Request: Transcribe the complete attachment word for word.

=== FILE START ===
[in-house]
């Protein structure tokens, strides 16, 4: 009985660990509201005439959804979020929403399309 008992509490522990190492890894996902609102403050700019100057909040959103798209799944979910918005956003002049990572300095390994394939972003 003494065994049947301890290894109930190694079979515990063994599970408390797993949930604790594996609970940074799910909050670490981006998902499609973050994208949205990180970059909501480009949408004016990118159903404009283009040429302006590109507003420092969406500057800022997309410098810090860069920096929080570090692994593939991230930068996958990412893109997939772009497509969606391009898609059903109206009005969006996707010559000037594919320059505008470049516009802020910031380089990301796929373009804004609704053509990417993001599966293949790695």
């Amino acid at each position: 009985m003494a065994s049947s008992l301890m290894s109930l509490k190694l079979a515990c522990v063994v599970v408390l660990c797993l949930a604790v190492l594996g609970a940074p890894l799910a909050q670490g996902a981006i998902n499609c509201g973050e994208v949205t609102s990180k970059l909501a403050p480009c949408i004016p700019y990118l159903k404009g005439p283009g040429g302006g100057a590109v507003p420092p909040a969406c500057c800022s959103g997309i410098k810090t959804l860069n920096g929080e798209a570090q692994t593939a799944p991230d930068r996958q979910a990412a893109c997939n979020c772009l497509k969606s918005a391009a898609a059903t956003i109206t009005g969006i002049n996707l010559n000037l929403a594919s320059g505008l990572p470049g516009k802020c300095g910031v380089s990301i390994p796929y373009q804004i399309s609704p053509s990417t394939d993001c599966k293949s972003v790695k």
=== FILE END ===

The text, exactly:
[in-house]
């Protein structure tokens, strides 16, 4: 009985660990509201005439959804979020929403399309 008992509490522990190492890894996902609102403050700019100057909040959103798209799944979910918005956003002049990572300095390994394939972003 003494065994049947301890290894109930190694079979515990063994599970408390797993949930604790594996609970940074799910909050670490981006998902499609973050994208949205990180970059909501480009949408004016990118159903404009283009040429302006590109507003420092969406500057800022997309410098810090860069920096929080570090692994593939991230930068996958990412893109997939772009497509969606391009898609059903109206009005969006996707010559000037594919320059505008470049516009802020910031380089990301796929373009804004609704053509990417993001599966293949790695």
């Amino acid at each position: 009985m003494a065994s049947s008992l301890m290894s109930l509490k190694l079979a515990c522990v063994v599970v408390l660990c797993l949930a604790v190492l594996g609970a940074p890894l799910a909050q670490g996902a981006i998902n499609c509201g973050e994208v949205t609102s990180k970059l909501a403050p480009c949408i004016p700019y990118l159903k404009g005439p283009g040429g302006g100057a590109v507003p420092p909040a969406c500057c800022s959103g997309i410098k810090t959804l860069n920096g929080e798209a570090q692994t593939a799944p991230d930068r996958q979910a990412a893109c997939n979020c772009l497509k969606s918005a391009a898609a059903t956003i109206t009005g969006i002049n996707l010559n000037l929403a594919s320059g505008l990572p470049g516009k802020c300095g910031v380089s990301i390994p796929y373009q804004i399309s609704p053509s990417t394939d993001c599966k293949s972003v790695k």